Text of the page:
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Environmental Cultural Studies

Environmental cultural studies (ECS) searches for a multidimensional understanding of pressing issues that affect human communities, material environments, and the larger biotic communities on which the reproduction of human life has always depended. ECS views “culture” and “nature” not as separate entities but as entangled and hybrid realms. ECS is particularly interested in how semiotic and material processes connect and transcend each other within these nature-culture relations. We look at how culture and politics not only produce natures and environments (at once materially and semiotically), but also at how organic and inorganic substances move through matter, ecosystems, and bodies, affecting the ways people think, act, and organize. This leads us to see that we cannot protect ourselves without protecting nature, and that we cannot protect nature by separating it from ourselves, because it is only through the understanding of all forms of interconnectedness (human and nonhuman, organic and inorganic) that proper conceptual frames and strategies can be elaborated. In the process of elaborating this understanding, different fields of inquiry meet.


Everything that happens around us is mediated not only by humans and their institutions, but also by viruses, ecosystems, and things: “earth beings,” such as mountains (de la Cadena), and technological artifacts. We need to relearn new ways of thinking from the people who have retained and rebuilt their relationships with the nonhuman realm. These relationships come with diverse forms of mutual “understanding” and constitute the dynamics of each place. A multispecies vision involves a polyphonic attention to the various movements and interactions of forms of life and matter over time. Multispecies ethnographies show that these interactions are much more complex than the vision of “man against nature,” and that nature often mediates social and political developments in ways that are habitually unaccounted for.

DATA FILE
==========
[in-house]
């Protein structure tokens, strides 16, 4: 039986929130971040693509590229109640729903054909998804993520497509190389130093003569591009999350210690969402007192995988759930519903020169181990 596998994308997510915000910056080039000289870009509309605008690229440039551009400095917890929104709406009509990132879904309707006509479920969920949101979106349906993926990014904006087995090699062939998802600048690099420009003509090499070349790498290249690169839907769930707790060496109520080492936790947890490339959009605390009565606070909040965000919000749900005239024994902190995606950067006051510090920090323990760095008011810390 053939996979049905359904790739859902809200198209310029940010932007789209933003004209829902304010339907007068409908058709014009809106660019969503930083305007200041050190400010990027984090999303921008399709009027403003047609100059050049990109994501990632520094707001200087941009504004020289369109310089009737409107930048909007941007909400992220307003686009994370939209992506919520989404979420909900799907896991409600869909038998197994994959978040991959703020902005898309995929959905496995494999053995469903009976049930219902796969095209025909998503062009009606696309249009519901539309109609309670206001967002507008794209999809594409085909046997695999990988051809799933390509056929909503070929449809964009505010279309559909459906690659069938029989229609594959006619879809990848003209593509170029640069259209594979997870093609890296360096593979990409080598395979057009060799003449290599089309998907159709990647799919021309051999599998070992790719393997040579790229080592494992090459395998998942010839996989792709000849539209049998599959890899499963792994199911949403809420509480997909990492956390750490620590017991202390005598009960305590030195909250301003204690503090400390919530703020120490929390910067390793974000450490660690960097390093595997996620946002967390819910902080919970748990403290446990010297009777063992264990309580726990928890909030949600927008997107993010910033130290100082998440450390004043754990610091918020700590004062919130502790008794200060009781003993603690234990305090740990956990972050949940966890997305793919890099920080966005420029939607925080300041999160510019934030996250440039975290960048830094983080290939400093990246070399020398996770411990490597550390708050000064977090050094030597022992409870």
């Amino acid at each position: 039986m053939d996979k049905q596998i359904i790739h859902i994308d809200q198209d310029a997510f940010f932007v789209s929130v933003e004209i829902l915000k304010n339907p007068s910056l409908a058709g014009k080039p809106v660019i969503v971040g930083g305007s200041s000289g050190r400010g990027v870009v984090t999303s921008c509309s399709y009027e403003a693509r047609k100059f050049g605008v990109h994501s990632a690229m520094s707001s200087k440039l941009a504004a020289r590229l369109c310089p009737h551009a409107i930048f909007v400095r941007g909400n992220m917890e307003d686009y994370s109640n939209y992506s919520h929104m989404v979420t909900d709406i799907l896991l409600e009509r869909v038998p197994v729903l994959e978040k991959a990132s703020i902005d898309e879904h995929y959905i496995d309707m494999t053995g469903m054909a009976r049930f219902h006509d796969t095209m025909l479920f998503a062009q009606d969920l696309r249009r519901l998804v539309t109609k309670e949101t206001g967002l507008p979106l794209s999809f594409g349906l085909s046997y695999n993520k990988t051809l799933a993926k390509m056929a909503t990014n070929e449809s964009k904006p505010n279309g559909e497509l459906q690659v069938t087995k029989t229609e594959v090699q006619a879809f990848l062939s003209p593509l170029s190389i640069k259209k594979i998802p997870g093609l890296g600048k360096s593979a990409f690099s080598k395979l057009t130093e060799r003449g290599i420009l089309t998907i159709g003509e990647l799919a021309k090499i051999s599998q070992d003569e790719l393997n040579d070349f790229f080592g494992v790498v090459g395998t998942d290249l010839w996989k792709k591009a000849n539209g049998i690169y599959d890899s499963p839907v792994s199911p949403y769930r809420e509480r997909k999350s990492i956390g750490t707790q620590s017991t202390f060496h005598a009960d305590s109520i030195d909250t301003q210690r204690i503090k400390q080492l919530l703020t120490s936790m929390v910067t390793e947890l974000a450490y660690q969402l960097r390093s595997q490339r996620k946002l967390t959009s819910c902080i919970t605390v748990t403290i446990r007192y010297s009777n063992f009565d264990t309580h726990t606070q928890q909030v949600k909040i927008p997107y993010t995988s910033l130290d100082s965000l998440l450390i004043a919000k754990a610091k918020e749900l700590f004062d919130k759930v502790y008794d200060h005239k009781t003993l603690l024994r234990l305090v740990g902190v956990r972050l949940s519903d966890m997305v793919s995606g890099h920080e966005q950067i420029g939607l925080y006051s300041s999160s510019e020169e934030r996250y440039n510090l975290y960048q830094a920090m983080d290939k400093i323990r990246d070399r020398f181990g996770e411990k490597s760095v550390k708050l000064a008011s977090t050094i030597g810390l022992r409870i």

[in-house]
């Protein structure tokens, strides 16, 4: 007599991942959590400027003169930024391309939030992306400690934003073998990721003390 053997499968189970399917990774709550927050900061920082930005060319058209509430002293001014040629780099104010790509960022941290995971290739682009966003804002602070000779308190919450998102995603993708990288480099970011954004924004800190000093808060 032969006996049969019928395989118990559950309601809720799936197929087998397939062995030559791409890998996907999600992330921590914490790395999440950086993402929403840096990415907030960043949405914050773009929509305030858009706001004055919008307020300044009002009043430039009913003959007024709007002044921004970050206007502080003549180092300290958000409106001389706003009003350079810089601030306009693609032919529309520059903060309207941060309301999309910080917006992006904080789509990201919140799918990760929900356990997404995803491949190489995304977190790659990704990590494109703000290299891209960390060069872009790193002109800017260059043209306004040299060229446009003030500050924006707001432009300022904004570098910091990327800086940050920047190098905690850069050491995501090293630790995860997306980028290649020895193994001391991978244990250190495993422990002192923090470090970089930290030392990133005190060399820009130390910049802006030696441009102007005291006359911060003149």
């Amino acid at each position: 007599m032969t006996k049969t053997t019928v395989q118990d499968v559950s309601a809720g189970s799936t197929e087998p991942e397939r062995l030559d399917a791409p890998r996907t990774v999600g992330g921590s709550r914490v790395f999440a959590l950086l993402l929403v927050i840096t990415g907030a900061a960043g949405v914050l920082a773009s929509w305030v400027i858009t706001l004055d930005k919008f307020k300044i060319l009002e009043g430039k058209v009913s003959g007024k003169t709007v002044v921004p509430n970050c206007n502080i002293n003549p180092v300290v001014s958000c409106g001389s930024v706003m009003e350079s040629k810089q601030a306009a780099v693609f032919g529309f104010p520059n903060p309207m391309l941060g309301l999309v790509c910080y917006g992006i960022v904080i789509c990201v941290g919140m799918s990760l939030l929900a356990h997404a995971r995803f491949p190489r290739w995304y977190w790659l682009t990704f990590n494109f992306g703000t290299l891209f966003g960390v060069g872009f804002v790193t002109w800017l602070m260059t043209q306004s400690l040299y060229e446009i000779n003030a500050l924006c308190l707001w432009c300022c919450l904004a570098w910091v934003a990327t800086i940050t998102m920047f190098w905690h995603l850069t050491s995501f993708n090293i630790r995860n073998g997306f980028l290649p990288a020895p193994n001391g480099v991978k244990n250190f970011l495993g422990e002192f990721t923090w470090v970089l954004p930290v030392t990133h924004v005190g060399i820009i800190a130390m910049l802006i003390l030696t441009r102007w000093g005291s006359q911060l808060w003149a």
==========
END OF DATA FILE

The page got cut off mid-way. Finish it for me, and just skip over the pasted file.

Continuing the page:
Articles about the Project

  • "Environmental Cultural Studies as Transdisciplinary Field: Latin American and Iberian Studies" with Daniel Ares. Introduction to Environmental Cultural Studies; Latin American and Iberian Studies. Ed. Kata Beilin, Kathleen Connolly and Micah McKay. Hispanic Issues on Line. 2019.

  • "Estudios culturales-ambientales ibéricos: fundamentos teóricos y conceptos clave" (Environmental Cultural Studies: Theoretical Foundations and Key Concepts) Daniel Ares and Kata Beilin. Invited. Letras hispanas. Special Issue on “Contemporary Iberian Ecocriticism and New Materialisms.” Vol. 13, December, 2017.

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